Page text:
Tax hikes offer bad news for Fluffy
Published 12:01 pm Thursday, August 16, 2018
By Jim Waters
I had my first run-in with one of a bevy of new state taxes recently when forced to fork over an extra $1.61 while picking up some dry cleaning.
My frustration increases with the knowledge that new taxes implemented by the legislature this year and collected beginning July 1 on 17 previously exempt services were the result of, as the Bowling Green Daily News puts it, “a cynical political calculation … to target these small businesses because of the lack of political clout.”
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Apparently, small salt-of-the-earth-type businesses that provide janitorial, pet grooming, landscaping and, yes, dry cleaning and laundry services, haven’t been sufficiently greasing Frankfort’s skids.
These smaller operations lack the kind — and amount — of political clout found in bigger, more influential industries such as the legal and accounting professions, from which come significant numbers of large campaign checks to politicians making taxing decisions.
Such contributions are generally followed up by overpaid lobbyists hanging out in Capitol hallways as visible reminders of past — and potentially future — checks, or lack thereof, when critical votes are cast, especially ones involving their clients.
There was a time when dry cleaners had coverage in Frankfort from some powerful politicians and an effective lobbyist or two along the way, all of which provided at least some protection from the severe consequences of such arbitrary tax policies.
Apparently, such cover no longer exists.
What will never go away, however, is politicians’ addiction to taxpayers’ hard-earned money, which, it turns out, is a bipartisan malady.
Instead of employing their supermajority to accomplish a bold, conservative agenda during this year’s legislative session — such as providing funding for charter schools and cutting wasteful spending — Republicans used their power to support a hastily thrown-together tax plan that harms poor and middle-income Kentuckians and arbitrarily targets more than a dozen kind of businesses.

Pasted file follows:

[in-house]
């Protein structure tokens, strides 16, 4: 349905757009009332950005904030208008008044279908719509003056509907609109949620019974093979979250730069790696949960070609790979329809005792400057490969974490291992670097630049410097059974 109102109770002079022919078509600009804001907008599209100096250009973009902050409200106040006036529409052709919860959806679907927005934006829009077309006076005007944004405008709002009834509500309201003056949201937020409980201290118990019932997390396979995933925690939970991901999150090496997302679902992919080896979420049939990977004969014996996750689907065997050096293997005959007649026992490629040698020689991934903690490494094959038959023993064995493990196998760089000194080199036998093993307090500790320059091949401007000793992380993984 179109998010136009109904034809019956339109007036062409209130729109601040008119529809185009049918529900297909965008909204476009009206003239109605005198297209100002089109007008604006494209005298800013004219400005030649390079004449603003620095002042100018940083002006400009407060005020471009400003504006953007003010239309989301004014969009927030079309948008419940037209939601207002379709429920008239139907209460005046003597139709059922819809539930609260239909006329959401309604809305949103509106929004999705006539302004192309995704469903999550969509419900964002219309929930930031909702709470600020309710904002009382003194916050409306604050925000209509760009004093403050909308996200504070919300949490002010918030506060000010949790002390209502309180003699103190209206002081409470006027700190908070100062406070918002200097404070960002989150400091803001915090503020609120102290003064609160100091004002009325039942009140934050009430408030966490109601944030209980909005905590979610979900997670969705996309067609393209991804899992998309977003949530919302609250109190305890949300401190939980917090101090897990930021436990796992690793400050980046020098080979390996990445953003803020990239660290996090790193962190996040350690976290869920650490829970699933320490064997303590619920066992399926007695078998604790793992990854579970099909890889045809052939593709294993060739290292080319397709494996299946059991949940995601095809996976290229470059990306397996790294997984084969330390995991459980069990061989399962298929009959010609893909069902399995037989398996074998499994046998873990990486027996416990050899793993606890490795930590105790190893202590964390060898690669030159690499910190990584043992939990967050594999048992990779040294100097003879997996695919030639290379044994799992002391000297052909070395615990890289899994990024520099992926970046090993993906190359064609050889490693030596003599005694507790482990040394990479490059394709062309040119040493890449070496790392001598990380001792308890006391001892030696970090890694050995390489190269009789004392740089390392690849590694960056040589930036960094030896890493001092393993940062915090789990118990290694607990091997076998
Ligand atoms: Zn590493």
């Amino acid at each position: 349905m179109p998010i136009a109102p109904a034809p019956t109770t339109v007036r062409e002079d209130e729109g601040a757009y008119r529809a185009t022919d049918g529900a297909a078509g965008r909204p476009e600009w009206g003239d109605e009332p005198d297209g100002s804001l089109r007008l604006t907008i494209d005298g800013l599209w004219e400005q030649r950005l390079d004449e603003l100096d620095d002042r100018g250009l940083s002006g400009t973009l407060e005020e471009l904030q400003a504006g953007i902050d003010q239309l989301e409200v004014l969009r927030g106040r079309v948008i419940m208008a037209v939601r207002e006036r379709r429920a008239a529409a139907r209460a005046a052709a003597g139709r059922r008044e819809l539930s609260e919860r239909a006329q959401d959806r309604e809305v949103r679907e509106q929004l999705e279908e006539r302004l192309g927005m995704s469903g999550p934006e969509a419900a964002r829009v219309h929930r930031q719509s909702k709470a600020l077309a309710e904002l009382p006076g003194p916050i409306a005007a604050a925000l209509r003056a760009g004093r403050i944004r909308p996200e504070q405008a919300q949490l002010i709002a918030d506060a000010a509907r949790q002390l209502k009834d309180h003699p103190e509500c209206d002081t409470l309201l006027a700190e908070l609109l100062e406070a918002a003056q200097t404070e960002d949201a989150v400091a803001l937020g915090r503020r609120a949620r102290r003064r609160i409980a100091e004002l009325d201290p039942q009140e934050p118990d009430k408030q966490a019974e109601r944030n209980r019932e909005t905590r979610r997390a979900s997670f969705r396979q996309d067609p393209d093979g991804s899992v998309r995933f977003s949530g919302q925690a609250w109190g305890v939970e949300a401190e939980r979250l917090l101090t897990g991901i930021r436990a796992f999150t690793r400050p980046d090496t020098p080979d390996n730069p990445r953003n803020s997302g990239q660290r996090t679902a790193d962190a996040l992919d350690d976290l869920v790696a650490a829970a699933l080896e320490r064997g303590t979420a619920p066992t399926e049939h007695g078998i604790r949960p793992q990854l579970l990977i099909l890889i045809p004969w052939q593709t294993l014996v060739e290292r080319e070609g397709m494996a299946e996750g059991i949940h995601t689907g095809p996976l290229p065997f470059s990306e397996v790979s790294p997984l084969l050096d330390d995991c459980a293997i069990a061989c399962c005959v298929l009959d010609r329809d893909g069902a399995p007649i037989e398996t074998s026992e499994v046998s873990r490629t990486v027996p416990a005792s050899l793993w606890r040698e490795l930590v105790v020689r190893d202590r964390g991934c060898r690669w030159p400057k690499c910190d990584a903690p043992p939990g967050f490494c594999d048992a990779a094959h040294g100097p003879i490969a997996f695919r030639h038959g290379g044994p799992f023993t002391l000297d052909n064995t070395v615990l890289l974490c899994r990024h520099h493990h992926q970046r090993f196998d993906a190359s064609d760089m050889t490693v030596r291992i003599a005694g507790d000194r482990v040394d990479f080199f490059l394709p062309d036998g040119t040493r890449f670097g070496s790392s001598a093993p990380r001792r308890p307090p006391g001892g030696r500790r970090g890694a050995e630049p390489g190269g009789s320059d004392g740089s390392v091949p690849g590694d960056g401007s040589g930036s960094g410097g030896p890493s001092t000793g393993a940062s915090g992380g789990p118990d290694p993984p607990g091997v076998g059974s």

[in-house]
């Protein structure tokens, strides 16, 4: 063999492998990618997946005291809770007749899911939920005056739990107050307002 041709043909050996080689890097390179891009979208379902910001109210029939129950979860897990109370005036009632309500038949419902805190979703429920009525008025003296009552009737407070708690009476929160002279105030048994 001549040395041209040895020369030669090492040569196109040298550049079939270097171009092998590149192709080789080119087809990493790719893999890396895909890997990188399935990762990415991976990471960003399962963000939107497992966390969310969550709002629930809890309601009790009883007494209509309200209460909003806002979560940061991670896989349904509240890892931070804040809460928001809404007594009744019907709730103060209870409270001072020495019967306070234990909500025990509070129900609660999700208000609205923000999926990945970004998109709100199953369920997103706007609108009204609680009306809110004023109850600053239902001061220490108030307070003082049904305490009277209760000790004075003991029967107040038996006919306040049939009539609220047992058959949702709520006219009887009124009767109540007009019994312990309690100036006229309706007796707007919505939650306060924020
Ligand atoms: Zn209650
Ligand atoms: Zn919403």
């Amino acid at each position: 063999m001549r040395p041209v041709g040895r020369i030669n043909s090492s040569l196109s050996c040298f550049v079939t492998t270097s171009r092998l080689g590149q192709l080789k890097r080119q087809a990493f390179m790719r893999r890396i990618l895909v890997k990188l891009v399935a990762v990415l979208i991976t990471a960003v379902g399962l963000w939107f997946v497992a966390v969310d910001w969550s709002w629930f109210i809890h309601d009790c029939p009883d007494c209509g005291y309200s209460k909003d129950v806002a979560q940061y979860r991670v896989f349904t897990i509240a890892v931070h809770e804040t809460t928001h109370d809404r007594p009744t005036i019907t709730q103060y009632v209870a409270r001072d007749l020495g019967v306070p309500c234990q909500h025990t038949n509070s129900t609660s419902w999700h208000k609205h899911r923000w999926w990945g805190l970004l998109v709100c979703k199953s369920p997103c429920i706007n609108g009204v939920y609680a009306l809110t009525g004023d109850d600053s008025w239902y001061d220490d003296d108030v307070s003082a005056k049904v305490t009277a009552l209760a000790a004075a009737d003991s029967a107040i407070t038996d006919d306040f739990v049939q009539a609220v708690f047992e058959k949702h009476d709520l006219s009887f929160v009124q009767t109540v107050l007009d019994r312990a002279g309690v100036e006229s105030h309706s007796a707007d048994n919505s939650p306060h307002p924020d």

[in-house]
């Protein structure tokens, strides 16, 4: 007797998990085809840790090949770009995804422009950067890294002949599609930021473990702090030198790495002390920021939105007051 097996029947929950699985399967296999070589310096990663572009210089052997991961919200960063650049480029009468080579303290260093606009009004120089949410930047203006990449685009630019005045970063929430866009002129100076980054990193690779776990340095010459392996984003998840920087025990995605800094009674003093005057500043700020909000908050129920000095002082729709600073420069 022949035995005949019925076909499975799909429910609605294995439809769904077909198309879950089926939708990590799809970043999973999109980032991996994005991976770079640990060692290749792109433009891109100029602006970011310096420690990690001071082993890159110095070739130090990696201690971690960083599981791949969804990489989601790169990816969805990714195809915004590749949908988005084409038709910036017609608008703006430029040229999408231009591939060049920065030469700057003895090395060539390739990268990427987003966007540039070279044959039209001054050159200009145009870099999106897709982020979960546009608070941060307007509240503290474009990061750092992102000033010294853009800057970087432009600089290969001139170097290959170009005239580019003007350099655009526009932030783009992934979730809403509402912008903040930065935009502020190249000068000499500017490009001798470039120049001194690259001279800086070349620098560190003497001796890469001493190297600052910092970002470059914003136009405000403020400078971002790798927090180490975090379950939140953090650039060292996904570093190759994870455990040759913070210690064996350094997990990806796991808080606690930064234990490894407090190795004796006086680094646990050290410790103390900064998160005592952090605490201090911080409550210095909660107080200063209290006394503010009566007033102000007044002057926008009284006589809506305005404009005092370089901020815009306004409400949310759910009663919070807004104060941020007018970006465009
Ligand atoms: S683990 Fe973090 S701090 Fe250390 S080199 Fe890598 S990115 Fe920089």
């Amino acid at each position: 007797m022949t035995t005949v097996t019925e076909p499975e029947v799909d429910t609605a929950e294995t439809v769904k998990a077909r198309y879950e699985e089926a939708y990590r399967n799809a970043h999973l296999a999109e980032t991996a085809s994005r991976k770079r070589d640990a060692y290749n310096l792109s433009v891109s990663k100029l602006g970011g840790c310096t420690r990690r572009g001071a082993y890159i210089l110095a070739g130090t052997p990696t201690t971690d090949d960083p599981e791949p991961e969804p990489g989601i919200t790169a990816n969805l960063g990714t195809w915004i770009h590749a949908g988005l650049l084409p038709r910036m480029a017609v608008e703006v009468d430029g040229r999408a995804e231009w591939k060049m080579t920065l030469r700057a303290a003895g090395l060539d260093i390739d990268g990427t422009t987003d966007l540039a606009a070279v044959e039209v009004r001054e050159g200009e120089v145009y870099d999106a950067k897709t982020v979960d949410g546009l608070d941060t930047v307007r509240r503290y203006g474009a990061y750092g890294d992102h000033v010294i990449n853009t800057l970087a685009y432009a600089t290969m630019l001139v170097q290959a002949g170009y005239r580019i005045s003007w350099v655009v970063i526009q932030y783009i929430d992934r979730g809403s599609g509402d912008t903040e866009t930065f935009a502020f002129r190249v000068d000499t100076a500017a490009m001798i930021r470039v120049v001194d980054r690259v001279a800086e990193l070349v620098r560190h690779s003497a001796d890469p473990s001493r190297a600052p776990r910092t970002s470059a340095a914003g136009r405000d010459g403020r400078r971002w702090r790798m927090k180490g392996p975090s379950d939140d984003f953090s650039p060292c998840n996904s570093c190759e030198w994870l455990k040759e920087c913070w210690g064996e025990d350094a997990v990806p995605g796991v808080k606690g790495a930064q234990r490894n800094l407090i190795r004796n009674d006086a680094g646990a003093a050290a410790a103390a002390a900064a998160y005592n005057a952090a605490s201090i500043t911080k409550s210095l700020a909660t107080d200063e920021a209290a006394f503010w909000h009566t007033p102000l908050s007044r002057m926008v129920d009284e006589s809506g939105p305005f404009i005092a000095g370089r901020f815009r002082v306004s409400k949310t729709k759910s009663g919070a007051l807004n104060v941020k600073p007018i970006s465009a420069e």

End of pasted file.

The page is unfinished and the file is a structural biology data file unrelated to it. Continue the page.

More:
Longtime GOP leaders add to the frustration by dismissing the uproar.
“The mainstream media narrative is going to be how many people are mad about having to pay a tax when they take Fluffy to the vet,” Senate Majority Floor Leader Damon Thayer, R-Georgetown, told reporters. “What they are not going to report is we cut people’s taxes.”
But those of us living our lives outside Frankfort’s bubble figured out that a modest reduction in income tax rates won’t outdo the threat presented by arbitrarily raising taxes in an already overtaxed state by nearly a half-billion dollars.
Bragging will abound on this fall’s campaign trail about a modest reduction in income tax rates to a flat 5 percent.
Voters should confront that bragging by asking: Why does Kentucky even still have an income tax, which is so yesterday and amounts to nothing but punishment for productivity?
Tax-hiking politicians and progressive advocates who aid and comfort them don’t seem to consider that taxing activities, services and products often results in less of those activities occurring and fewer purchases of those services and products.
It’s not that these pro-tax politicians and advocates are completely oblivious to such outcomes. Rather, they apply it selectively.
Why, for example, do so many of the same policymakers who garner support for higher cigarette taxes by claiming such hikes will reduce smoking rates fail to consistently expect the same consequence for other products and services?
If raising cigarette taxes results in fewer people smoking, how does taxing dry cleaning and small-pet veterinarians not also create incentives for Kentuckians to avoid paying those taxes with smaller orders or by crossing the border and taking Fluffy to the vet in Cincinnati or Nashville?
Jim Waters is president and CEO of the Bluegrass Institute for Public Policy Solutions, Kentucky’s free-market think tank. He can be reached at firstname.lastname@example.org and @bipps on Twitter.